Inheriting real estate or other property can be a complicated process, especially when multiple heirs are involved. In Florida, probate is typically required to transfer the legal title of a property to heirs after someone dies. This often makes heirs co-owners, known as tenants in common, unless special arrangements have been made.
So what happens if one heir wants to sell an inherited home or property, but another refuses? Can an heir sell their individual interest without getting agreement from the other heirs?
Unfortunately, selling inherited property in Florida is not always straightforward, even among agreeable heirs. Let’s look at some key considerations.
Passing Title to Heirs Requires Probate in Florida
When someone dies owning real estate or other property solely in their name in Florida, probate proceedings are usually needed to transfer legal title to the person’s heirs. This is true even if there is a will leaving the property to designated beneficiaries.
Without probate, heirs do not have clear legal authority to access, manage, or sell assets they inherit. The title essentially remains in the decedent’s name until transferred by a probate court order.
For real property like a home, vacation home, or land, a common probate document used is called a Homestead Order. This order specifies the property address and fractional interests being transferred to each heir after confirming its homestead status.
Once the court issues the order, the title can be updated in the heirs’ names, either as joint tenants or tenants in common. This probate process is required even if the deceased person has a will.
Tenants in Common vs. Joint Tenants with Rights of Survivorship
When multiple heirs inherit property together, they typically become tenants in common under Florida law. This means each heir owns an undivided fractional interest in the whole property that can be bought and sold independently.
For example, if a parent’s house gets divided equally among 3 children through probate, each child would become a 1/3 tenant in common. They all have equal rights to use the entire property.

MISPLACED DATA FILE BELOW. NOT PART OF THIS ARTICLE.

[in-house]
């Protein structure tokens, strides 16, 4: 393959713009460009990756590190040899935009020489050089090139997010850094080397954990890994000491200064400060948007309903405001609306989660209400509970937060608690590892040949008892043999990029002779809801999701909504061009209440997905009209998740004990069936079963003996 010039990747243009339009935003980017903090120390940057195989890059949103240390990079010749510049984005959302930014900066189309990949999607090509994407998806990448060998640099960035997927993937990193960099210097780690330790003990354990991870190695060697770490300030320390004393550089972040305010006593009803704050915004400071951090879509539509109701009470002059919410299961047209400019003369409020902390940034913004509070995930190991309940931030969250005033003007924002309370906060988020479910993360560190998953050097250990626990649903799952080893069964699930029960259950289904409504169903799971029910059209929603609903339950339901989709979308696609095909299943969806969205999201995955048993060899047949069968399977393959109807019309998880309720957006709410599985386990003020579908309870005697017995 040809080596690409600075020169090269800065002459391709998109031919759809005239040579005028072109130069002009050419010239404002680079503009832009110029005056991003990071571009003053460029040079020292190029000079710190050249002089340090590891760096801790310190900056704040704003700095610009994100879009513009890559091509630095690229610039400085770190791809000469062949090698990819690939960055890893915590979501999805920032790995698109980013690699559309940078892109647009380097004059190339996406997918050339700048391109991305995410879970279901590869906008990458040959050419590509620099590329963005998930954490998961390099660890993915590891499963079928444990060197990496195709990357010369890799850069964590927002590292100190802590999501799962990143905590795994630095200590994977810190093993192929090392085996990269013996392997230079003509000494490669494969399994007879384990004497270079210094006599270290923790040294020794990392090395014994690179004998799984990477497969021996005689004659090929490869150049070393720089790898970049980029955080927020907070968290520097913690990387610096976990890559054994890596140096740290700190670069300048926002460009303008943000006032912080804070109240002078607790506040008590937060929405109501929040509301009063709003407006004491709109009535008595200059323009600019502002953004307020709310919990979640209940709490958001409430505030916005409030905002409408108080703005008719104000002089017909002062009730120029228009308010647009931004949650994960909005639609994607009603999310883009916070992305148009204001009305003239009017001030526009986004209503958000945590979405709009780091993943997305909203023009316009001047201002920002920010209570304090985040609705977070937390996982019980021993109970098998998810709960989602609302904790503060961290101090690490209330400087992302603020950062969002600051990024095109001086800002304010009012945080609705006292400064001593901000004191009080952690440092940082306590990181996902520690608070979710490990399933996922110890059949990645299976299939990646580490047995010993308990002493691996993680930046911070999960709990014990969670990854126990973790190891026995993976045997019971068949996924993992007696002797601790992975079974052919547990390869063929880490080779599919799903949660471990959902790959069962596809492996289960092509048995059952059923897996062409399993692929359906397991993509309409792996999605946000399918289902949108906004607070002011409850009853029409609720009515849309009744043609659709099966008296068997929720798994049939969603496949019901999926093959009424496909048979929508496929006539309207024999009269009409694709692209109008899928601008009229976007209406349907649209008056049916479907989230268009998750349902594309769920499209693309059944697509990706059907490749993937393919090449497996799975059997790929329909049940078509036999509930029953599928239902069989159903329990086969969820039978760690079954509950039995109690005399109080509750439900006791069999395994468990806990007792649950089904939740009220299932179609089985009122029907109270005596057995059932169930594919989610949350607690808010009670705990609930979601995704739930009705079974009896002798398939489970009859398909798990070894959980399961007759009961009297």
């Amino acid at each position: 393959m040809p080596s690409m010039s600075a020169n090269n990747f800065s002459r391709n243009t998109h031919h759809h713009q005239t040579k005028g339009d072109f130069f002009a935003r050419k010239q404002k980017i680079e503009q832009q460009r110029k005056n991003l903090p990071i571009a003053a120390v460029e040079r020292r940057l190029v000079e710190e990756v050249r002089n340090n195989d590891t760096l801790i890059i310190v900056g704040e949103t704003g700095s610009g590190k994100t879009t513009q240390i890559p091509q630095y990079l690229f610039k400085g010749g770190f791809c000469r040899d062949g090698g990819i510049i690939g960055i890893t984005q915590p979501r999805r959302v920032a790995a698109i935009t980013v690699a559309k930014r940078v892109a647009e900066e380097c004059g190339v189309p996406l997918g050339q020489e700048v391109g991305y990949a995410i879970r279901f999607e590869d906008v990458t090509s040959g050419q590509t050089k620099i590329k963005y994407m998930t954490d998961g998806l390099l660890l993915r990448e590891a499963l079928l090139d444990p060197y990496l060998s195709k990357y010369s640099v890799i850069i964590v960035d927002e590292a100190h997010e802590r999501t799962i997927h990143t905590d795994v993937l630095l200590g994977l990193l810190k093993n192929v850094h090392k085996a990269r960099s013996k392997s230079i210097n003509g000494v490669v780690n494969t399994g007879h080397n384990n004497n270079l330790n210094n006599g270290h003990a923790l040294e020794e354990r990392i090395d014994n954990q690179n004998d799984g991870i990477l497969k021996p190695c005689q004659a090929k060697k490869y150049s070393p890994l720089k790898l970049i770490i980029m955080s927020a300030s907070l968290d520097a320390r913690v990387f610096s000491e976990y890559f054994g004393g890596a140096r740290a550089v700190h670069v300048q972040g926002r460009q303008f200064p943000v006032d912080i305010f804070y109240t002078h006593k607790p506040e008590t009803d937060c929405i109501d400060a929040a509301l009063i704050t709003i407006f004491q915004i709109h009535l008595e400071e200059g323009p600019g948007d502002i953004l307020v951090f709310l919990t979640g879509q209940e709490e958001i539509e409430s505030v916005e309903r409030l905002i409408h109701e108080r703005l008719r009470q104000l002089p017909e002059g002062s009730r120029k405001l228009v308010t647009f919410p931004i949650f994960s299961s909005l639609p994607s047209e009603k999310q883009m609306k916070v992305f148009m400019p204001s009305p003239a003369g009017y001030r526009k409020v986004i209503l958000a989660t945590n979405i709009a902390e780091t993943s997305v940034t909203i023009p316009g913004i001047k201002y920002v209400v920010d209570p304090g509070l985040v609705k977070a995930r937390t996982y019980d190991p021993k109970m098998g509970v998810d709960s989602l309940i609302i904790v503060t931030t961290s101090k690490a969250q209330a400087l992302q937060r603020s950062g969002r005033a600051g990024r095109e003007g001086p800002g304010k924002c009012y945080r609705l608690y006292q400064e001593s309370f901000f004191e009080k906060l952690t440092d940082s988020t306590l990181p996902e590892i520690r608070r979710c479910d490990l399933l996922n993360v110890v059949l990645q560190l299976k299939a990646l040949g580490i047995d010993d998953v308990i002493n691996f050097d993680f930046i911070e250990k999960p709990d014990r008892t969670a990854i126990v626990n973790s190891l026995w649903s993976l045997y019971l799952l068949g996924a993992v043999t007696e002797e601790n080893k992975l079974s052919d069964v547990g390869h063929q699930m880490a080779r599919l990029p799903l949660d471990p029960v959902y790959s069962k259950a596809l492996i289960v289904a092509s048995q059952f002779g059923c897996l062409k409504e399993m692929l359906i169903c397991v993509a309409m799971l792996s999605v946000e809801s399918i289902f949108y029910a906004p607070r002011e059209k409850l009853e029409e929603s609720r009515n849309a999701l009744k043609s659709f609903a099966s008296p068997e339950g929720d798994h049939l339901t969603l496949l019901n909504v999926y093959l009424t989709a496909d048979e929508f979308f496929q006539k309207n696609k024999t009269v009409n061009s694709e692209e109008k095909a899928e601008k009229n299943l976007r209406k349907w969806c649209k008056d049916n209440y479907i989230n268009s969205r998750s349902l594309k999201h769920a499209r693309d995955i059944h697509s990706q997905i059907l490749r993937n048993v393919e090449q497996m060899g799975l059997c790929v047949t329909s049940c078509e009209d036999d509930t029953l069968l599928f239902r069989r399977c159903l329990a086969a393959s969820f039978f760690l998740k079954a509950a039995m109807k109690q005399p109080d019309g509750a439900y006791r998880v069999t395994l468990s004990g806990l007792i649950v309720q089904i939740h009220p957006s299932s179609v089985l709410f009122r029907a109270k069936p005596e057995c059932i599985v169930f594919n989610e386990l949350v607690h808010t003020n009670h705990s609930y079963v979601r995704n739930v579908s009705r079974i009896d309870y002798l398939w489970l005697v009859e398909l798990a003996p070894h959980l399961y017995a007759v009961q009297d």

With joint tenancy, also known as rights of survivorship, heirs own the property together, but it passes entirely to the surviving joint tenant upon an owner’s death. Joint tenancy requires specific language on a deed or title.
Without rights of survivorship established on a property deed or title, tenants in common are the default when multiple heirs inherit real estate together in Florida.
Selling an Inherited Property with a Tenant in Common Ownership
When heirs own Florida property as tenants in common, any co-owner can sell their interest without needing consent or agreement from other co-owners. However, selling the entire property requires cooperation from all co-owners.
For example, if a vacation home gets divided equally among 4 siblings through probate, each sibling becomes a 25% tenant in common. If one sibling wants to sell their 25% stake, they can do so independently. They can advertise and sell their fractional interest to anyone without needing approval from their 3 co-owning siblings.
However, none of the siblings could sell the entire vacation property without the other 3 siblings agreeing to the sale. Unanimous consent is needed to sell a property in its entirety.
This creates challenges if one heir wants to liquidate their share through a sale, but other co-owning heirs want to keep the property. It is difficult finding third-party buyers willing to purchase a partial interest in a property occupied by others. Banks usually will not finance fractional property purchases either.
What if One Heir Refuses to Sell a Property?
Sometimes, an heir may be unwilling or unable to buy out a co-owner’s share, wanting to sell their inherited interest in a Florida property. When this happens, the only recourse to force a total property sale against another heir’s wishes is to file a partition action in court.